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SC’s message to naysayers: CJ Bandial says court unaffected by criticism

Chief Justice of Pakistan Umar Ata Bandial says courts will serve their purpose despite the criticism they receive

Supreme Court Chief Justice Umar Ata Bandial on Thursday observed that the Supreme Court would not be influenced by criticism when there were still people who followed the constitution.

CJ Bandial’s remarks came during the hearing of the presidential reference that seeks the interpretation of Article 63-A of the constitution.

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The chief justice stated that the SC represented the constitution’s supremacy.

“The courts are open for critics as the court’s job is to do justice with everyone,” Justice Bandial said. He added that the court would continue to perform its functions in spite of the criticism it was subjected to.

Presenting arguments in the court, Senator Raza Rabbani said those who held offices under the constitution had attacked and ran campaigns against constitutional institutions. He further said that malevolent criticism of democratic institutions thrusted the country towards fascism.

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During the hearing on Wednesday, Justice Ijazul Ahsan, another member of the bench hearing the presidential reference, questioned whether disloyalty to a political party could be considered as dishonesty and could lead to disqualification.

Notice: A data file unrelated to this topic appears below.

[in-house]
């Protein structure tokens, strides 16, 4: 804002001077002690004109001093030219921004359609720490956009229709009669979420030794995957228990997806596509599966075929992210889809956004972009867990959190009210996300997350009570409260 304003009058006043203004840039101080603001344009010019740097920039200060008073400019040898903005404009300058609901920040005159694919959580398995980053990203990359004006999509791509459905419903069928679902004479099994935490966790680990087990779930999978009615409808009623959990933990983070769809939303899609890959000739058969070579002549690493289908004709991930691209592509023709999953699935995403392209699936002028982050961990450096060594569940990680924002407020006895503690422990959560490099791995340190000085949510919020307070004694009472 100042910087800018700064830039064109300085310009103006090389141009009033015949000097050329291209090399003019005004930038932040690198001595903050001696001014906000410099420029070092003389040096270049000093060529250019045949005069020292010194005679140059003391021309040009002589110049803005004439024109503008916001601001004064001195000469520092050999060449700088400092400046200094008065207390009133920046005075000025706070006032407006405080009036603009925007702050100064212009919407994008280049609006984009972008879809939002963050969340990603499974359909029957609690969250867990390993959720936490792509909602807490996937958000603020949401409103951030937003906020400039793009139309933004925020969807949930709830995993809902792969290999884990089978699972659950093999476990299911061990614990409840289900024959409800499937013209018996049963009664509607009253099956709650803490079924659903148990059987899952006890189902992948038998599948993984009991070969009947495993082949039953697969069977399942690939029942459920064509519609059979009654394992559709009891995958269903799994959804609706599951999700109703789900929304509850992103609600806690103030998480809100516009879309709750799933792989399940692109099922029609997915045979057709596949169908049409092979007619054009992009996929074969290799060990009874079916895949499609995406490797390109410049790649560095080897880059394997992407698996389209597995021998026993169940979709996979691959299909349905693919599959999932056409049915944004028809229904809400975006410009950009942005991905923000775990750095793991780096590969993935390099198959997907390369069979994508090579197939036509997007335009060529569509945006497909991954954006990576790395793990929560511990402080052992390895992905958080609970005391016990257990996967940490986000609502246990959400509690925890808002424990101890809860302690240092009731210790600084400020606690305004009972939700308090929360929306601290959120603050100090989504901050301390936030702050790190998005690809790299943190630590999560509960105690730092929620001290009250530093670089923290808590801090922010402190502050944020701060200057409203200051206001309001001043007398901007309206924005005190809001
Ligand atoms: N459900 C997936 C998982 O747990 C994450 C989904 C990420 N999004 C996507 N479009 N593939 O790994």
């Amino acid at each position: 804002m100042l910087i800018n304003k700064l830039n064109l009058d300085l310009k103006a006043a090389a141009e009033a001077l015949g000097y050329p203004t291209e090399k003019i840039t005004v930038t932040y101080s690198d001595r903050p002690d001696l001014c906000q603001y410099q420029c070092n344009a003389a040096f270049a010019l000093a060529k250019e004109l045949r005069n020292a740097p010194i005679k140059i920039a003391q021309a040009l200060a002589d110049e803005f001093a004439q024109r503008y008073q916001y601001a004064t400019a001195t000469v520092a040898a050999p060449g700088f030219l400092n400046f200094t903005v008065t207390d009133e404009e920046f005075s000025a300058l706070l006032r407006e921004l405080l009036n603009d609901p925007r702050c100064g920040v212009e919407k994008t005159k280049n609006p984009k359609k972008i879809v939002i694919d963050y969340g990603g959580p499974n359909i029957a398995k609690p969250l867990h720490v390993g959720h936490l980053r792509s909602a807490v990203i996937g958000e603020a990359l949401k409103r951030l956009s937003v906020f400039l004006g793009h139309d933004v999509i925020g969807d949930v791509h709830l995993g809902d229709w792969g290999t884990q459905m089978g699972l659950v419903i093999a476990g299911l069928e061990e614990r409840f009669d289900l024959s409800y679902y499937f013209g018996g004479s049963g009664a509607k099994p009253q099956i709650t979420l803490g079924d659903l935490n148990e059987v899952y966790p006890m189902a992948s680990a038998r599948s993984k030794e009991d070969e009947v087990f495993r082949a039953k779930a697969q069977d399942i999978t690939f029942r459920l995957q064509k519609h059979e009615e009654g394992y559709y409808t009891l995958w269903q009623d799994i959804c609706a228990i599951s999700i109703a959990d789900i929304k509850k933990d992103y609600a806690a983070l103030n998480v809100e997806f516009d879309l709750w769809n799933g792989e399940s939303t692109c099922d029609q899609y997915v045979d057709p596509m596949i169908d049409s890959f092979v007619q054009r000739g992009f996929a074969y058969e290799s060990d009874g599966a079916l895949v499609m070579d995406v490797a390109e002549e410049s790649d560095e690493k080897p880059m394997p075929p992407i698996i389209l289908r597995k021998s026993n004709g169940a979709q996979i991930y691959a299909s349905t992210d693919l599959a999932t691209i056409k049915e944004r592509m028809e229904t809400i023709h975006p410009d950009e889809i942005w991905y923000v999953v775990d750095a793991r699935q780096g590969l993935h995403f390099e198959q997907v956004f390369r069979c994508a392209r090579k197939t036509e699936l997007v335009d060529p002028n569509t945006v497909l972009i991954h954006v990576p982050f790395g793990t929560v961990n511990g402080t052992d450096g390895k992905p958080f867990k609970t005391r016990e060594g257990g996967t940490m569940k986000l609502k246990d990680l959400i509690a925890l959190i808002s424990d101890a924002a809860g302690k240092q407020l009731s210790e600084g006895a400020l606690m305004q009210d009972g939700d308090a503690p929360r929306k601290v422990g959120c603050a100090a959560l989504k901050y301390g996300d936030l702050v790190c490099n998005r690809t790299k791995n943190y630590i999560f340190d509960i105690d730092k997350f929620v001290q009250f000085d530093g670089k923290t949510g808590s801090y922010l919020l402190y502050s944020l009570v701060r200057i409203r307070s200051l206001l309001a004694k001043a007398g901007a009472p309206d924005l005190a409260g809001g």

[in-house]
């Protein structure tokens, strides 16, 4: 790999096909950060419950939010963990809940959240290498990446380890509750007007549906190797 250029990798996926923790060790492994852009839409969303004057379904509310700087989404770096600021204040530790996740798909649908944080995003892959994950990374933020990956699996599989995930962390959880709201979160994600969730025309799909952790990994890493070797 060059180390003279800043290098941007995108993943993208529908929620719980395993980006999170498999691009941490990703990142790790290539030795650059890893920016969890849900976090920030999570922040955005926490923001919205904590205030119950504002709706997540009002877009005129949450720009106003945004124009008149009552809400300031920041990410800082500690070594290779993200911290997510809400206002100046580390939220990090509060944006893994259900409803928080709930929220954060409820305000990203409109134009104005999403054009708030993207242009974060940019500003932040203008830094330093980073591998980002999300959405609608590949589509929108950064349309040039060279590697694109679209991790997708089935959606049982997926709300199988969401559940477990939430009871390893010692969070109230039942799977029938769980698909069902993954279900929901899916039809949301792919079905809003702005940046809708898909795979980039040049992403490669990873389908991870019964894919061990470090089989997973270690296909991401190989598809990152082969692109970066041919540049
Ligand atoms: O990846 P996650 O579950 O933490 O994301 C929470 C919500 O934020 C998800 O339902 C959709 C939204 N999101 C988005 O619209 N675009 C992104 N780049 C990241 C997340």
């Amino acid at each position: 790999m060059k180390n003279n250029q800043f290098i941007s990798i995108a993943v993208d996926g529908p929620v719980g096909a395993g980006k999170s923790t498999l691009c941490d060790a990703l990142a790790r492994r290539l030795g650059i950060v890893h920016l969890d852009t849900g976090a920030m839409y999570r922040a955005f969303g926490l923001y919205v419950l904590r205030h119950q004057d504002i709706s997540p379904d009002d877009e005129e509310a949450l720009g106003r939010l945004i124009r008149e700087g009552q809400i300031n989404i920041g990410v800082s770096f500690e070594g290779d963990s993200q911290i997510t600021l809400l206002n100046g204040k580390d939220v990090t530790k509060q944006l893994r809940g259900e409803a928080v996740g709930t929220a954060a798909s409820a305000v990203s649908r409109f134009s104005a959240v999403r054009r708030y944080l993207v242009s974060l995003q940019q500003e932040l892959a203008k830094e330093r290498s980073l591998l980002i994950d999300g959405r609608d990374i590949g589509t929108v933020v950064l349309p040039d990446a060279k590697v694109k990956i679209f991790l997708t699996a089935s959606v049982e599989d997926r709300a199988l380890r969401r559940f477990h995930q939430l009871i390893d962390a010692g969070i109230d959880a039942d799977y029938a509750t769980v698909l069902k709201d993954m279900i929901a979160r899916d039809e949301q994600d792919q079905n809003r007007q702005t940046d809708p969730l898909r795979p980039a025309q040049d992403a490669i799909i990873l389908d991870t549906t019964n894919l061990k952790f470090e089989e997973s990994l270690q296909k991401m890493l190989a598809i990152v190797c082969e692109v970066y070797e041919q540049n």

He raised the questions during the hearing of a presidential reference seeking the SC’s explanation of Article 63-A of the constitution.

A five-member bench led by Chief Justice of Pakistan (CJP) Umar Ata Bandial and consisting of Justice Ahsan, Justice Mazhar Alam Khan Miankhel, Justice Munib Akhtar and Justice Jamal Khan Mandokhail, heard the reference.

“Is disloyalty not dishonesty?” Justice Ahsan asked Pakistan People’s Party counsel Farook H. Naek who presented his arguments today. He further questioned if a lawmaker could be disqualified over “dishonesty”.

Naek said that “disloyalty” was a strong word, elaborating that it was not mentioned in the article.

The PPP’s counsel recalled that Article 58-2(B) was abrogated in 1997 through the 13th Amendment. However, it was reinstated by military dictator Pervez Musharraf in 2002. The 18th Amendment of the Constitution once again removed the article in 2018, he said.

Naek added that Article 63-A was included in the constitution via the 14th Amendment.

Naek further stated that lawmakers had not determined the length of disqualification for defecting lawmakers under Article 63-A.



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